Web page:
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This week-long workshop will feature expository talks
giving the ``big picture'' regarding
the rational and integral solutions to systems of
multivariable polynomial equations.
When the variety defined by the equations is of dimension~$1$,
much is known, both in theory and in practice,
so the focus of the workshop (and of the semester)
will be on the case of dimension~$>1$,
where most of the basic questions are far from being answered,
and there is great opportunity for new results.
The talks will be at a level appropriate for
mathematicians outside the field,
and for postdocs and graduate students entering the field.
Each will give an overview of an aspect of the field,
with an eye towards providing the background needed to
understand areas of current research and their associated open problems.
Some open questions to be discussed include:
\begin{itemize}
\item For which varieties should one expect there to be few or no rational points? To what extent can the answer be read from the geometry of the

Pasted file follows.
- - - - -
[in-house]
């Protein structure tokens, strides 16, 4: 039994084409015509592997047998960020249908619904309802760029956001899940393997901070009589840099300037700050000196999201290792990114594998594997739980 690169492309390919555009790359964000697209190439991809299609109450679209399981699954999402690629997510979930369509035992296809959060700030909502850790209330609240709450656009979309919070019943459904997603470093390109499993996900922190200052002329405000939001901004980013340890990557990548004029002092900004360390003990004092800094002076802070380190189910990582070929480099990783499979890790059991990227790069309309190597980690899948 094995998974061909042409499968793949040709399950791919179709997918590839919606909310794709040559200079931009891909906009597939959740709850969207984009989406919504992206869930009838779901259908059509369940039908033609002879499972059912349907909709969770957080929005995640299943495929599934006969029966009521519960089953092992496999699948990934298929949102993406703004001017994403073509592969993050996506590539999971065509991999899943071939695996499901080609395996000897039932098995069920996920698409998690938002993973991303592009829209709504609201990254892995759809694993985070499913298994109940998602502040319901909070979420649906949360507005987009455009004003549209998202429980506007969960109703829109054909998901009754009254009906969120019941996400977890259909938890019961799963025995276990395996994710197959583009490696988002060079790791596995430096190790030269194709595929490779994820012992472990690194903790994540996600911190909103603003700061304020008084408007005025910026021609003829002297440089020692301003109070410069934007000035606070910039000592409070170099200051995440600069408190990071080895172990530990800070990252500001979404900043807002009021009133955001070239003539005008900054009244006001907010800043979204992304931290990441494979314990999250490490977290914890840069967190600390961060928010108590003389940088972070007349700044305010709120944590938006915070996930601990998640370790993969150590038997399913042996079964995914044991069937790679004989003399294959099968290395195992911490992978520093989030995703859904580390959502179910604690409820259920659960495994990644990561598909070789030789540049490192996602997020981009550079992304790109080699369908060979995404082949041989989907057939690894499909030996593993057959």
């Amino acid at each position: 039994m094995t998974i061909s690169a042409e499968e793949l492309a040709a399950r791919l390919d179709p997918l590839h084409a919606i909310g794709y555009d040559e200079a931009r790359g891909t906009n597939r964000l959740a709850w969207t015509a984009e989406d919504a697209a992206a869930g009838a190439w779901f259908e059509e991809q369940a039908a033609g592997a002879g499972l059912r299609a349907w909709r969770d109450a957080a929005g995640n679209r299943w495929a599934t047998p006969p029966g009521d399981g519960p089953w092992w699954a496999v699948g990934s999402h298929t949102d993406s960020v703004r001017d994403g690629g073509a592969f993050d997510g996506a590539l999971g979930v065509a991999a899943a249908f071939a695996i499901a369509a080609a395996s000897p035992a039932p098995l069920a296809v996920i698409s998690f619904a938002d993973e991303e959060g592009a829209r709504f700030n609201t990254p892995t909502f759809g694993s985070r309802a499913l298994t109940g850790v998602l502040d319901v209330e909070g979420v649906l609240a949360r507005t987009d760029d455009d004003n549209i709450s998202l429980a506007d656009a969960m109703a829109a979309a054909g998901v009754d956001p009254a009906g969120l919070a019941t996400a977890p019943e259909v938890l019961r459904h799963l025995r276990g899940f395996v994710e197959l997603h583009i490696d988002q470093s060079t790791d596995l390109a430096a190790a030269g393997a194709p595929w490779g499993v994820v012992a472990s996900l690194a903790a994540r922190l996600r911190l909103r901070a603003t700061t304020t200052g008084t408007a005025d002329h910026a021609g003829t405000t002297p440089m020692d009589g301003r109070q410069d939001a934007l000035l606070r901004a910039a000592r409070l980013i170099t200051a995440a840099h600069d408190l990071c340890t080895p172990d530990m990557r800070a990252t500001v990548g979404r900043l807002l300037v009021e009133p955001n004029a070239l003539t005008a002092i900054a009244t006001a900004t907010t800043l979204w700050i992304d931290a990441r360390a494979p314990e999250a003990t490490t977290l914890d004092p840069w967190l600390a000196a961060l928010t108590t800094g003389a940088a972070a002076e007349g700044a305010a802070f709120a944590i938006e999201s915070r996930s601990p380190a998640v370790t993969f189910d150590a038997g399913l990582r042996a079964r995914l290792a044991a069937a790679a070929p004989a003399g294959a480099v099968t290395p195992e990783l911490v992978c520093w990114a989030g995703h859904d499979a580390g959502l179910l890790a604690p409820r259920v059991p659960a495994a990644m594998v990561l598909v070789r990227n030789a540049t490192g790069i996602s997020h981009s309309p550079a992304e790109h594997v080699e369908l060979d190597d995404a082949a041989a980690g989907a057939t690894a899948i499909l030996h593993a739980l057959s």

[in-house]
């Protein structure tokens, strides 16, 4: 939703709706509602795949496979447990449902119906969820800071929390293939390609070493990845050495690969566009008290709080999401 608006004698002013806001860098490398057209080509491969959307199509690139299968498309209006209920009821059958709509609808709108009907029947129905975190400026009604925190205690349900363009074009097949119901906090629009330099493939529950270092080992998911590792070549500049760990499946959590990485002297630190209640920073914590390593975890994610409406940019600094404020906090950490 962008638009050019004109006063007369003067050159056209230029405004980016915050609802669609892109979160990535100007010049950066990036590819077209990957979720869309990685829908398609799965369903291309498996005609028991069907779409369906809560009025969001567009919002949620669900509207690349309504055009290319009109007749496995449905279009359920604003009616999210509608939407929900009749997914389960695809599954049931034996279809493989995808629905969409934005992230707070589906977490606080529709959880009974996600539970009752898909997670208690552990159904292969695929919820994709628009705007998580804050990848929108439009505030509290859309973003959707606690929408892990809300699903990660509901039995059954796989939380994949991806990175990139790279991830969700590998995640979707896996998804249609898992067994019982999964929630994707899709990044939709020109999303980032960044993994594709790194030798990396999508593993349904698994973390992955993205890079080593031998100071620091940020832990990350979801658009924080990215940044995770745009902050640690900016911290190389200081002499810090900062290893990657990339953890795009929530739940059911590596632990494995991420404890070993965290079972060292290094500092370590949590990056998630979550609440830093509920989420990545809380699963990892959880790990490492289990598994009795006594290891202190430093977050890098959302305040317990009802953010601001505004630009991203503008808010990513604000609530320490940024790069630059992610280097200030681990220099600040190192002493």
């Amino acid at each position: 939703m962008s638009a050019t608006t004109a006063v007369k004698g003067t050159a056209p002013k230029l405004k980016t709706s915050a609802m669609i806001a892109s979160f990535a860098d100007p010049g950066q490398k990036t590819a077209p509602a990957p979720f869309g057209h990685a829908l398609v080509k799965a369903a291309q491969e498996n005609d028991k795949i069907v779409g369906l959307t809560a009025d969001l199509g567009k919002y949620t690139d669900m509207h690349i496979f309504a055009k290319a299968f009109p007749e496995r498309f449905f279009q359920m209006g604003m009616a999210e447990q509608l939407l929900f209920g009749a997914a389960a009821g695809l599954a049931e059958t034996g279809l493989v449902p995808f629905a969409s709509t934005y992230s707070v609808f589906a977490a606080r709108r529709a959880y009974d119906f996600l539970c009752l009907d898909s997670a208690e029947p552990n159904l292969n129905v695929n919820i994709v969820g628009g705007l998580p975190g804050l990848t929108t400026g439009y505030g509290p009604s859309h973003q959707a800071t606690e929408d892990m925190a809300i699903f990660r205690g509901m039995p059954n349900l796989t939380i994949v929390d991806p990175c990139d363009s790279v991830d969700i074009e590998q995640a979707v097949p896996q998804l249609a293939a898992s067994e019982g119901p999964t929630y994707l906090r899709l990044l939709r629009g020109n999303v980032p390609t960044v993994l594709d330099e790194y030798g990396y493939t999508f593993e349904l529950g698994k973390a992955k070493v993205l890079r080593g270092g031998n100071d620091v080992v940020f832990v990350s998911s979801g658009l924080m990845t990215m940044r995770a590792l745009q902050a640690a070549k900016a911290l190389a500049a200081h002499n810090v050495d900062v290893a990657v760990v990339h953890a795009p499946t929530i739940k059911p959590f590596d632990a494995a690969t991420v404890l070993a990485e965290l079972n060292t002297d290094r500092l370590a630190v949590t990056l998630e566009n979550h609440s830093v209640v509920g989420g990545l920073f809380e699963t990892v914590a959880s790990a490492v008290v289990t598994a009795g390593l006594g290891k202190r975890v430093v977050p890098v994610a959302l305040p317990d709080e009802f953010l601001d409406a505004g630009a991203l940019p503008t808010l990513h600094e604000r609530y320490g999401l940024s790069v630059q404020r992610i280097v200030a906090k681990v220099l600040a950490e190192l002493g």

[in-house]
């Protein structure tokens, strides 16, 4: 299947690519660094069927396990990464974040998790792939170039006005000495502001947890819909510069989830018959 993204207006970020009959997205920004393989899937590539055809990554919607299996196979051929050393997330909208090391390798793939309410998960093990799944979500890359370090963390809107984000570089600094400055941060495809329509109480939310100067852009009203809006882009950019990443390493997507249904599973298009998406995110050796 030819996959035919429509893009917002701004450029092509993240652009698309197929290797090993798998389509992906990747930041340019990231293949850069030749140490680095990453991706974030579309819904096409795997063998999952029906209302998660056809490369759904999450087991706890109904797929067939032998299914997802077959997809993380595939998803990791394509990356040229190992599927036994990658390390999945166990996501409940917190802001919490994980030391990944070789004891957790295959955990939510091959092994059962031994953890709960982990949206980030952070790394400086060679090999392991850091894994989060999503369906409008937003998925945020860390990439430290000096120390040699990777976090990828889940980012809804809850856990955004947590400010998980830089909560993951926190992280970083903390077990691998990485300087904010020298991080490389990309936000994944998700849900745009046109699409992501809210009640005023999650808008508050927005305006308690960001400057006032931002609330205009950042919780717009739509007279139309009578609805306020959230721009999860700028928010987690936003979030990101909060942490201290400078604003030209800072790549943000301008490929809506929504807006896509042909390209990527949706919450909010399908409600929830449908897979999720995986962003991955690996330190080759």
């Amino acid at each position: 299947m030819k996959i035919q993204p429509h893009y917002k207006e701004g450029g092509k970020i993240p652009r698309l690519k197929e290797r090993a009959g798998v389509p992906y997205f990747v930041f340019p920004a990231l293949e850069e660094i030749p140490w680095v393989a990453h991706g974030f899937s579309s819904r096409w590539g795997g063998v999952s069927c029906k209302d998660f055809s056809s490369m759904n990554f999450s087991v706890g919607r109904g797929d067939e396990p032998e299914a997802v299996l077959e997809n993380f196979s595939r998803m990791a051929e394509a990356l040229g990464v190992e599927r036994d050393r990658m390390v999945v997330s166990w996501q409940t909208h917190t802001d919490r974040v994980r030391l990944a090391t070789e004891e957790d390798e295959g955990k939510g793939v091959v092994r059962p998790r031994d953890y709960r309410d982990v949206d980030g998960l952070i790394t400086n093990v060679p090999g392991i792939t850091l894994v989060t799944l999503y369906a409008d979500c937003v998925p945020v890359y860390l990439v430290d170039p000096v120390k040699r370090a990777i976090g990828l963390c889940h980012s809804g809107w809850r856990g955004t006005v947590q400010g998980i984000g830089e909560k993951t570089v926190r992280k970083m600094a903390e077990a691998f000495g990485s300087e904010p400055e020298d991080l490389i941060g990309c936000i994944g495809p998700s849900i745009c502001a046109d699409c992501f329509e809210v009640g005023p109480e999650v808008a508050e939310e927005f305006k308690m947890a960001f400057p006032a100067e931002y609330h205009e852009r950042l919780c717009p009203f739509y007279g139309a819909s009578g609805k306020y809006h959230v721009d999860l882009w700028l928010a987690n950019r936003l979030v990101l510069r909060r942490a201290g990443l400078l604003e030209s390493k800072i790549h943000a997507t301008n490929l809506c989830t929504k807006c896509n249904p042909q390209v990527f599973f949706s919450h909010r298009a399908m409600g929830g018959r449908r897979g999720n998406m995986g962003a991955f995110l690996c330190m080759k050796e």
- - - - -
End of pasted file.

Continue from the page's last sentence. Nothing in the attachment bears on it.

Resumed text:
associated complex manifold?
Can cohomology explain the non-existence of rational points on each variety
that has no rational points?
\item For varieties with infinitely many rational points, can one
estimate the number of such points whose coordinates have numerator
and denominator bounded by $B$, as a function of $B$ as $B \to \infty$?
To what extent can analytic methods help answer this question?
\item For a fixed elliptic curve (or more generally, abelian variety), it
is known that the group of rational points is finitely generated.
How does the rank of this group vary in a family of such varieties
depending on a parameter?
\item It is known that there is no algorithm for deciding whether a system
of polynomial equations has solutions where the variables take
values in $\mathbb Z$.
Can one prove an analogous undecidability result for $\mathbb Q$?
\end{itemize}
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